References: 1. LOCAMETZ [prescribing information]. Millburn, NJ: Advanced Accelerator Applications USA, Inc; 2022. 2. Centers for Disease Control and Prevention. ALARA - as low as reasonably achievable. https://www.cdc.gov/nceh/radiation/alara.html. Accessed September 15, 2021.

Indication

LOCAMETZ® (kit for the preparation of gallium Ga 68 gozetotide injection), after radiolabeling with gallium-68, is indicated for positron emission tomography (PET) of prostate-specific membrane antigen (PSMA)-positive lesions in men with prostate cancer:

  • with suspected metastasis who are candidates for initial definitive therapy
  • with suspected recurrence based on elevated serum prostate-specific antigen (PSA) level
  • for selection of patients with metastatic prostate cancer for whom lutetium Lu 177 vipivotide tetraxetan PSMA-directed therapy is indicated

 

IMPORTANT SAFETY INFORMATION

Risk for Misinterpretation

Image interpretation errors can occur with LOCAMETZ PET. Negative imaging does not rule out the presence of prostate cancer and a positive imaging does not confirm the presence of prostate cancer. Gallium Ga 68 gozetotide uptake is not specific for prostate cancer and may occur with other types of cancer as well as nonmalignant processes. Clinical correlation, which may include histopathological evaluation of the suspected prostate cancer site, is recommended.

Imaging prior to initial definitive or suspected recurrence therapy

The performance of LOCAMETZ seems to be affected by serum PSA levels and by site of disease for imaging of biochemically recurrent prostate cancer, and by Gleason score for imaging of metastatic pelvic lymph nodes prior to initial definitive therapy.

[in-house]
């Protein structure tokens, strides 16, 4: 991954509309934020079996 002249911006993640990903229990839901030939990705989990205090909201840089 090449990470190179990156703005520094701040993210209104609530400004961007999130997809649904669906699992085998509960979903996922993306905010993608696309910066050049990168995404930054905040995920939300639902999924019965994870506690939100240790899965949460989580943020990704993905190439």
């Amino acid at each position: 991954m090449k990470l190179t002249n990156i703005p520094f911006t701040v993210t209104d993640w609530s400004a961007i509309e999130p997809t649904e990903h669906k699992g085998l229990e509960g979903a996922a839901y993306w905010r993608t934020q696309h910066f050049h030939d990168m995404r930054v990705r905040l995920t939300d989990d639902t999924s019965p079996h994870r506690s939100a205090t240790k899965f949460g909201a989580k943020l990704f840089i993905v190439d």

Imaging to select patients for lutetium Lu 177 vipivotide tetraxetan therapy

The interpretation of LOCAMETZ PET may differ depending on imaging readers. LOCAMETZ PET interpretations to select patients for lutetium Lu 177 vipivotide tetraxetan therapy may be more consistent when judging gallium Ga 68 gozetotide uptake in any 1 tumor lesion compared with judging uptake for all lesions larger than size criteria. Multidisciplinary consultation is recommended, particularly for LOCAMETZ imaging that a single reader finds borderline or difficult to interpret, or when patient eligibility hinges only on judgment of gallium Ga 68 gozetotide uptake for all lesions larger than size criteria.

Radiation Risk

Gallium Ga 68 gozetotide contributes to a patient’s long-term cumulative radiation exposure, which is associated with an increased risk of cancer. Ensure safe handling to minimize radiation exposure to the patient and health care workers. Advise patients to be well hydrated prior to gallium Ga 68 gozetotide administration and to void immediately prior to and frequently during the first hours after image acquisition to reduce radiation exposure.

Adverse Reactions

Adverse reactions ≥0.5% in the VISION study were fatigue (1.2%), nausea (0.8%), constipation (0.5%), and vomiting (0.5%). Adverse reactions occurring at a rate of <0.5% were diarrhea, dry mouth, injection site reactions, and chills.

 

Please see accompanying full Prescribing Information.